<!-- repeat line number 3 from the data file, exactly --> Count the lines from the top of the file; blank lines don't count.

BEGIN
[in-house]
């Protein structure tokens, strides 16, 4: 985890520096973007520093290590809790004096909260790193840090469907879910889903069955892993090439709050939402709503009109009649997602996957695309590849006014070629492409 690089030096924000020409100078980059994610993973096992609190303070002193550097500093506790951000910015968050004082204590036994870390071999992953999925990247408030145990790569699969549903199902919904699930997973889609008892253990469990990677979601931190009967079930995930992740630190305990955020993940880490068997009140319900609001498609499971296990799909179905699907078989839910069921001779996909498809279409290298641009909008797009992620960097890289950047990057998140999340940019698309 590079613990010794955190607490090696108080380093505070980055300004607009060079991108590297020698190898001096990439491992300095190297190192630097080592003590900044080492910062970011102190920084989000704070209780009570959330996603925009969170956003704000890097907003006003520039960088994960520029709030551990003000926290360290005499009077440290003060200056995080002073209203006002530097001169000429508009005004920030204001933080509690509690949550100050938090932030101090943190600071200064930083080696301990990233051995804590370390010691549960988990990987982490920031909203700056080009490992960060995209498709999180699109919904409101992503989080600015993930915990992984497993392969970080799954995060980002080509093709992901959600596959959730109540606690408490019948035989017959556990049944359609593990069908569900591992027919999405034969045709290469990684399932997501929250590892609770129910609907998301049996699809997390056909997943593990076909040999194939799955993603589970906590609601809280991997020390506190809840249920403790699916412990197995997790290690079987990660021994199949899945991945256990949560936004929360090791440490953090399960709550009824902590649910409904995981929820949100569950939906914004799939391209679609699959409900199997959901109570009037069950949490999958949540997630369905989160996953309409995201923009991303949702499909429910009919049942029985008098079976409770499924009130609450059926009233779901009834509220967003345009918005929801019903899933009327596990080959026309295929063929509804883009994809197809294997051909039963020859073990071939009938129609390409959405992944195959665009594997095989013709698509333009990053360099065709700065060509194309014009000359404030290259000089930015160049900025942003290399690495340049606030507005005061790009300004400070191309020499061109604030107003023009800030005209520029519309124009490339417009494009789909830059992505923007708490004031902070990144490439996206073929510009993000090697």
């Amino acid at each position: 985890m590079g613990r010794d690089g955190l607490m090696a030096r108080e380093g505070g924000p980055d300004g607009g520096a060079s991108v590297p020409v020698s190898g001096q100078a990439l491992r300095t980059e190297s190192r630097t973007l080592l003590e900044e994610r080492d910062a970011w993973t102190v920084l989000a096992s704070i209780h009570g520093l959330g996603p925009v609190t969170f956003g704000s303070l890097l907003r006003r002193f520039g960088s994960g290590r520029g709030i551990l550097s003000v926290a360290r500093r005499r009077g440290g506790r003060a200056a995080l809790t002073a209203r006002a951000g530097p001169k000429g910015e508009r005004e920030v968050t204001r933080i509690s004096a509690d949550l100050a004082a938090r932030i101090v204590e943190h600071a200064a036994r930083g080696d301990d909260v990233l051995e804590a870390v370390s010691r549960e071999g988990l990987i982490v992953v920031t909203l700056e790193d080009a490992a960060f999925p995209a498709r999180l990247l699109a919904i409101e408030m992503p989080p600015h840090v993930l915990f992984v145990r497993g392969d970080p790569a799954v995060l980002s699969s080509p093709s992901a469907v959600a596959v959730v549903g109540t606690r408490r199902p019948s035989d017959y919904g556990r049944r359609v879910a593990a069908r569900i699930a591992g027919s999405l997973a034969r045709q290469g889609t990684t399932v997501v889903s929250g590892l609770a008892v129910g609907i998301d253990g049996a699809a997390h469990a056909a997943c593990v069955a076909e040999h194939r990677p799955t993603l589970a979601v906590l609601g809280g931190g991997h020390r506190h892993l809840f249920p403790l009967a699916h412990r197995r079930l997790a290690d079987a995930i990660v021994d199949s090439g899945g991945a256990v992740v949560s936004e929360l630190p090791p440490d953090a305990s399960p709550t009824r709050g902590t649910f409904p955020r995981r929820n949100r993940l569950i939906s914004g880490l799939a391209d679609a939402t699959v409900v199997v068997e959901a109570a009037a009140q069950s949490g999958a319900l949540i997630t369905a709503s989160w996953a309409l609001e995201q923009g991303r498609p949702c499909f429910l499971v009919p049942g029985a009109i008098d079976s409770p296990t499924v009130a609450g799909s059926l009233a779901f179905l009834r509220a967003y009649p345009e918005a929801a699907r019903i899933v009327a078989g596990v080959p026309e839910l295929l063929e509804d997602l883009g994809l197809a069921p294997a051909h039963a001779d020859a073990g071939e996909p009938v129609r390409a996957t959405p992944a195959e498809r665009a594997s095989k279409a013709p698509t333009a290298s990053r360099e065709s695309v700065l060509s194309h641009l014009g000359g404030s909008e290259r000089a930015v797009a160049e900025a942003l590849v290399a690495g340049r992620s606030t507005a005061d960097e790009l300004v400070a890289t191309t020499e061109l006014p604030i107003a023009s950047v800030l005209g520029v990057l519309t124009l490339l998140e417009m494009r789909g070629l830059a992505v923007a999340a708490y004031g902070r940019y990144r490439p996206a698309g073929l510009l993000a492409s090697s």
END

């Amino acid at each position: 985890m590079g613990r010794d690089g955190l607490m090696a030096r108080e380093g505070g924000p980055d300004g607009g520096a060079s991108v590297p020409v020698s190898g001096q100078a990439l491992r300095t980059e190297s190192r630097t973007l080592l003590e900044e994610r080492d910062a970011w993973t102190v920084l989000a096992s704070i209780h009570g520093l959330g996603p925009v609190t969170f956003g704000s303070l890097l907003r006003r002193f520039g960088s994960g290590r520029g709030i551990l550097s003000v926290a360290r500093r005499r009077g440290g506790r003060a200056a995080l809790t002073a209203r006002a951000g530097p001169k000429g910015e508009r005004e920030v968050t204001r933080i509690s004096a509690d949550l100050a004082a938090r932030i101090v204590e943190h600071a200064a036994r930083g080696d301990d909260v990233l051995e804590a870390v370390s010691r549960e071999g988990l990987i982490v992953v920031t909203l700056e790193d080009a490992a960060f999925p995209a498709r999180l990247l699109a919904i409101e408030m992503p989080p600015h840090v993930l915990f992984v145990r497993g392969d970080p790569a799954v995060l980002s699969s080509p093709s992901a469907v959600a596959v959730v549903g109540t606690r408490r199902p019948s035989d017959y919904g556990r049944r359609v879910a593990a069908r569900i699930a591992g027919s999405l997973a034969r045709q290469g889609t990684t399932v997501v889903s929250g590892l609770a008892v129910g609907i998301d253990g049996a699809a997390h469990a056909a997943c593990v069955a076909e040999h194939r990677p799955t993603l589970a979601v906590l609601g809280g931190g991997h020390r506190h892993l809840f249920p403790l009967a699916h412990r197995r079930l997790a290690d079987a995930i990660v021994d199949s090439g899945g991945a256990v992740v949560s936004e929360l630190p090791p440490d953090a305990s399960p709550t009824r709050g902590t649910f409904p955020r995981r929820n949100r993940l569950i939906s914004g880490l799939a391209d679609a939402t699959v409900v199997v068997e959901a109570a009037a009140q069950s949490g999958a319900l949540i997630t369905a709503s989160w996953a309409l609001e995201q923009g991303r498609p949702c499909f429910l499971v009919p049942g029985a009109i008098d079976s409770p296990t499924v009130a609450g799909s059926l009233a779901f179905l009834r509220a967003y009649p345009e918005a929801a699907r019903i899933v009327a078989g596990v080959p026309e839910l295929l063929e509804d997602l883009g994809l197809a069921p294997a051909h039963a001779d020859a073990g071939e996909p009938v129609r390409a996957t959405p992944a195959e498809r665009a594997s095989k279409a013709p698509t333009a290298s990053r360099e065709s695309v700065l060509s194309h641009l014009g000359g404030s909008e290259r000089a930015v797009a160049e900025a942003l590849v290399a690495g340049r992620s606030t507005a005061d960097e790009l300004v400070a890289t191309t020499e061109l006014p604030i107003a023009s950047v800030l005209g520029v990057l519309t124009l490339l998140e417009m494009r789909g070629l830059a992505v923007a999340a708490y004031g902070r940019y990144r490439p996206a698309g073929l510009l993000a492409s090697s």